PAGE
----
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Monday, Sept. 20, 2010


Basel tries to close the cracks

Forget the gnomes of Zurich or the wizards of Wall Street. The real rulers of the banking world are in Basel, and their empire is the Basel Committee on Bank Supervision. From that perch, these individuals develop the regulatory framework that all national bank regulations must work within.

On Sept. 12, the Basel Committee agreed on a new set of rules that are designed to make the global banking industry safer and to prevent the sort of crisis that the world has endured since the collapse of Lehman Brothers in 2008. Ultimately, the success (or failure) of the new regulations will depend on the capacity of national regulators to enforce the standards they establish. Thus far, their record is not encouraging. But after the near calamity of the past couple of years, their thinking may have changed and real enforcement may occur.

While there is disagreement about the causes of the global economic crisis that seized the world in 2008, there is agreement that its impact was magnified by an international financial system that was unprepared for a contagion of this sort. As investigators probed the Great Recession, they discovered that banks were holding risky assets whose values seemed impossible to ascertain — and which had been designed for just that purpose. Those instruments had spread to the point where almost every significant financial institution held some. That meant that as the value of those instruments evaporated, all the banks that held them circled around the drain together.

It was the prospect of a global financial collapse that turned what was "just" the Great Recession into a deeper crisis. While an economic downturn is bad, a financial meltdown, like the one in 2008, is a catastrophe because it threatens the viability of the entire economic system, not just parts of it.

The lesson of the last two years has not been lost on bank regulators. They recognized that banks, and by extension the global financial system, had gotten into trouble by taking on risks far in excess of their reserves, the margin of capital they must hold to protect against losses. Thus the Basel Committee has been working for months to reach a consensus on the appropriate level of reserve requirements that will protect banks.

The agreement they reached more than triples the amount of capital that banks must hold in reserve. The amount of common equity (the least risky form of capital) — the amount of money that shareholders invest in a company's stock as well as profits not paid as dividends — that must be held will be increased from 2 percent to 7 percent. This includes a 2.5 percent "buffer" that banks could draw on in times of crisis. (If they do use that money, they face restrictions on how much they can pay executives or distribute to shareholders as dividends.)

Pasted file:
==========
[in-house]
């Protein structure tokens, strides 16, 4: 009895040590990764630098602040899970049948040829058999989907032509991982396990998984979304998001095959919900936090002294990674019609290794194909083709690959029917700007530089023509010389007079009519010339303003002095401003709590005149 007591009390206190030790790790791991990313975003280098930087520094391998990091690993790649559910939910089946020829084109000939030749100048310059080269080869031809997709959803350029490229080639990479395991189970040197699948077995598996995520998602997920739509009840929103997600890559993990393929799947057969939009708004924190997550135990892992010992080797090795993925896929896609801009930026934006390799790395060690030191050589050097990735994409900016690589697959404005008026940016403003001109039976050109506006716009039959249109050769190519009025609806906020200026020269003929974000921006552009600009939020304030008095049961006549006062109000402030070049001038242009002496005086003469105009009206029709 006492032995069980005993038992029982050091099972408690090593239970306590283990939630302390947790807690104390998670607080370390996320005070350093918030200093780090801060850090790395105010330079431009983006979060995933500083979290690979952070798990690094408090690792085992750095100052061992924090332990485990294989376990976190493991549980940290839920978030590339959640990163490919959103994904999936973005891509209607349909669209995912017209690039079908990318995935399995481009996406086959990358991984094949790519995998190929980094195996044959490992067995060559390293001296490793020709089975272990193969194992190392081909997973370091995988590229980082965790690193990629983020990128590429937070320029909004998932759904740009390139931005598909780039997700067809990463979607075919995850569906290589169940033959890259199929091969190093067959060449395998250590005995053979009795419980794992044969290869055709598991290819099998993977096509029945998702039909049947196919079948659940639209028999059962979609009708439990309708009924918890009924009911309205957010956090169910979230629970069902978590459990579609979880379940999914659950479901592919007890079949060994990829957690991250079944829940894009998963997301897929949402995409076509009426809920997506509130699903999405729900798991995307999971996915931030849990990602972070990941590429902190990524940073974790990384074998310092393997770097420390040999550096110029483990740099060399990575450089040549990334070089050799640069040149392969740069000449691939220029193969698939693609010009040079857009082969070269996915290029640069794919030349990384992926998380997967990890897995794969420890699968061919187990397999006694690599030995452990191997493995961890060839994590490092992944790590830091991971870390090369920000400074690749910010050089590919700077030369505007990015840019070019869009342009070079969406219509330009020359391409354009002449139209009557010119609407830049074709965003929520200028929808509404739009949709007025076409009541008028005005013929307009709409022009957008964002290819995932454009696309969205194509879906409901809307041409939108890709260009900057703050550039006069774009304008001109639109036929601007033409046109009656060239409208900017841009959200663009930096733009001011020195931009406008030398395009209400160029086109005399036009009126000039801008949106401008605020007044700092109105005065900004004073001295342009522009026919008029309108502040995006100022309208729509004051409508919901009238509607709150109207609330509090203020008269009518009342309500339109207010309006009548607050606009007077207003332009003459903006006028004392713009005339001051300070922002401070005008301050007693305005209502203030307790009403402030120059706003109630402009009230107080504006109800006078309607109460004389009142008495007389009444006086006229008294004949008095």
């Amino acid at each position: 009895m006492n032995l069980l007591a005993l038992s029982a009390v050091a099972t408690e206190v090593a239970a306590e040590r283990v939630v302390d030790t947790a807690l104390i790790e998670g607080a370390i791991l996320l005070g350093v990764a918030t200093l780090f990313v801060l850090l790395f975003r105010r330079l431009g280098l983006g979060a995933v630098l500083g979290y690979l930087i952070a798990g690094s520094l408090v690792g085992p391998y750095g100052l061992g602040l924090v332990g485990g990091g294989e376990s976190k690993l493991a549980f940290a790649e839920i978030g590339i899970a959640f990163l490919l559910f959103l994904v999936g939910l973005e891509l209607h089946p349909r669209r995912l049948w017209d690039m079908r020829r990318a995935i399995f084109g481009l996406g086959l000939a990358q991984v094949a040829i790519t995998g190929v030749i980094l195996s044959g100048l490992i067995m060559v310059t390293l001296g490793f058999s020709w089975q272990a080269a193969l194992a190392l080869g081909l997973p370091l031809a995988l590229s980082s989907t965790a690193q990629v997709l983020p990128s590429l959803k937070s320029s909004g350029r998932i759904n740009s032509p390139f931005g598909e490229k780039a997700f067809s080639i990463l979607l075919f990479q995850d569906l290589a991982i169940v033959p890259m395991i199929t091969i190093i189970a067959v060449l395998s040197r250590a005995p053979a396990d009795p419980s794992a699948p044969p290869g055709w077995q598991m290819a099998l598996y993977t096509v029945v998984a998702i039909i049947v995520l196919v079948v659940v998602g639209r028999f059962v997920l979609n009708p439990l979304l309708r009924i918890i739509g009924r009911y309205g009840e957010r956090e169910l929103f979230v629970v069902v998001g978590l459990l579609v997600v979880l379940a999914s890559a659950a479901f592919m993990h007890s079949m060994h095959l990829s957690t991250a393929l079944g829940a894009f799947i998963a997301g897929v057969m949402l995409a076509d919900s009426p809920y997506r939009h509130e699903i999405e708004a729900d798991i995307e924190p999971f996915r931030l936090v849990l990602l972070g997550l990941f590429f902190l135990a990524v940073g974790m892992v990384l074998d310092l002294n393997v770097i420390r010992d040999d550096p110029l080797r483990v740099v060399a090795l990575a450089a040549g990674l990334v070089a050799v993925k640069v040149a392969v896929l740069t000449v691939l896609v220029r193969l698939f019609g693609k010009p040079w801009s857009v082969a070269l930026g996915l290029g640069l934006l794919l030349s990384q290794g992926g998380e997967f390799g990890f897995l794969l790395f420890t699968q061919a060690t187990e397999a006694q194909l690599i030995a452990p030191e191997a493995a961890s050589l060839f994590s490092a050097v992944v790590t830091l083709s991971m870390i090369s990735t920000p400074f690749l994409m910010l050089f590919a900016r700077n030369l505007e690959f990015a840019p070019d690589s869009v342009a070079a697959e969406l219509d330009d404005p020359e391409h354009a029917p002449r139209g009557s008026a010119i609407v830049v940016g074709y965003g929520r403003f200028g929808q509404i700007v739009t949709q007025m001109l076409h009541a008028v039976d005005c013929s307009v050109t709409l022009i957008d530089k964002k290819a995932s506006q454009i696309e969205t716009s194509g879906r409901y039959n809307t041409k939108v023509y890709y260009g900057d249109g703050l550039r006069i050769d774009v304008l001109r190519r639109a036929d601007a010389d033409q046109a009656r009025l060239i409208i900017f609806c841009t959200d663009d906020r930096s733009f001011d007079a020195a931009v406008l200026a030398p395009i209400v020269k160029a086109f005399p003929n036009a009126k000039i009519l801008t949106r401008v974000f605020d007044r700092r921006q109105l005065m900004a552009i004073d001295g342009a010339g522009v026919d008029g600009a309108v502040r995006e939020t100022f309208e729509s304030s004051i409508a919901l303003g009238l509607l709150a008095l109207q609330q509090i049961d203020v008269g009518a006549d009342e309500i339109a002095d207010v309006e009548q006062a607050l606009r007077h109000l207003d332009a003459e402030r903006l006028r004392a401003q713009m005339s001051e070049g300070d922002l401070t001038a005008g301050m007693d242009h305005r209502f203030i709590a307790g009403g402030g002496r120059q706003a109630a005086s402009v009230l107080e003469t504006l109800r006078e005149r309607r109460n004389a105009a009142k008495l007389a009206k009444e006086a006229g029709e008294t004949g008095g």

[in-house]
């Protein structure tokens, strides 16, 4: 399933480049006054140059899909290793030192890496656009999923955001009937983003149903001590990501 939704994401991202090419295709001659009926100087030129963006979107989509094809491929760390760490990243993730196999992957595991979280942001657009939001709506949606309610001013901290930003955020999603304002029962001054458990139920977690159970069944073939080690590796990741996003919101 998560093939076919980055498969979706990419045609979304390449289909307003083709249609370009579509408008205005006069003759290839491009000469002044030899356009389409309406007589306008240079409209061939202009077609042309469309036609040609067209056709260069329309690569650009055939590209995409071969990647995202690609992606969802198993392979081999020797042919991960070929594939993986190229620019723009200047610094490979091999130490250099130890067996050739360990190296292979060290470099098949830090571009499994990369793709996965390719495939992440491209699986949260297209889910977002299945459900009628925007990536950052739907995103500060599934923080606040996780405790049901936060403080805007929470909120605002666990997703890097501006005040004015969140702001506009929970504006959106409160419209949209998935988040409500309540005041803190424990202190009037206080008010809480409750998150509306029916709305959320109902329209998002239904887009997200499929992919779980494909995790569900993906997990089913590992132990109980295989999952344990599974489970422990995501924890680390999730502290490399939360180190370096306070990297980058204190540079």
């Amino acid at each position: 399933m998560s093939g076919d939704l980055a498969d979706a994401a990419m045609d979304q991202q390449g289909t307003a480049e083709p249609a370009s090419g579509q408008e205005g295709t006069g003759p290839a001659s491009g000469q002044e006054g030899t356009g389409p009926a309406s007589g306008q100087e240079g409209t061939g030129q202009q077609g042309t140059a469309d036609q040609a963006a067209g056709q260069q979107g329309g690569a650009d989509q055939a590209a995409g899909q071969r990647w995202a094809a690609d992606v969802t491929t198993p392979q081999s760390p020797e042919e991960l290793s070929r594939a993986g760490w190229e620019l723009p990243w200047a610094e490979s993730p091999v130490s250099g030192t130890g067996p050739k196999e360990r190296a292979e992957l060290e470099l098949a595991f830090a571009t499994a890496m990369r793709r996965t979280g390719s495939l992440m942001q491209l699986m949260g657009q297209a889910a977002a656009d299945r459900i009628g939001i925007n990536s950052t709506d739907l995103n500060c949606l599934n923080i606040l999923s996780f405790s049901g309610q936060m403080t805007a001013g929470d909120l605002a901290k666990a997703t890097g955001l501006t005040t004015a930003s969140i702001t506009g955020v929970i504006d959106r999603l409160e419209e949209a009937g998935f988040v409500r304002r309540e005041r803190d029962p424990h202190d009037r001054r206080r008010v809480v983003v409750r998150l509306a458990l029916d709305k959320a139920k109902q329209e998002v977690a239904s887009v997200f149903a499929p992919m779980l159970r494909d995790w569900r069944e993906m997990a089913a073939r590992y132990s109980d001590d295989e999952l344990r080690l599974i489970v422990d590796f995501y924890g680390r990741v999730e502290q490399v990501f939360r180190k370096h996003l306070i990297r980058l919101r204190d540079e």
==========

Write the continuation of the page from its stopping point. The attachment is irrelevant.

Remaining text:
In addition, the committee decided that bank regulators should — rather than "must" — impose an additional "countercyclical buffer" of up to 2.5 percent when there are signs that an economy is overheating. And "systemically important banks," the large institutions that have the capacity to bring down an entire financial system on their own should they collapse, will face additional requirements. The committee has not yet agreed on what those requirements should be. Banks will also be pushed toward more transparency in their trading of obscure financial instruments such as those that brought them to the brink of collapse.

The new rules were greeted with enthusiasm by most bank regulators and even some bankers. Mr. Jean Claude Trichet, president of the European Central Bank and chairman of the Basel Committee, spoke for many bankers when he called the agreements "a fundamental strengthening of global capital standards" that will make a substantial contribution to long-term financial stability and growth.

There were dissenters, of course. Some bankers argued that the new restrictions will reduce their profits, reduce borrowing and slow financial growth. They are probably right. But the sad truth is that lending should be slowed, especially since it was legerdemain, if not outright fraud — and certainly not real wealth — that inflated economic bubbles around the world. Banks were lending money that did not exist. That lending must be curtailed if financial institutions are to be stabilized.

The bite of these regulations has been reduced; the new capital requirements are a compromise. Some regulators wanted larger reserve requirements, which will be phased in over years to ensure that banks are not overburdened.

Ultimately, however, the success of the new regulations will depend on the readiness of national bank regulators to enforce them. Not only has considerable discretion been left in the hands of those authorities — remember, they decide when to impose some buffers and their appropriate level — but they also must enforce the regulations.

In the United States, a deregulatory culture contributed to an "anything goes" mentality among bankers, since they assumed, quite rightly, that banking authorities had neither the will nor the ability to police the industry.

Japan has similar concerns, given the extraordinarily close relationship between bankers and regulators. Hopefully history will spur them to do a better job in the future.

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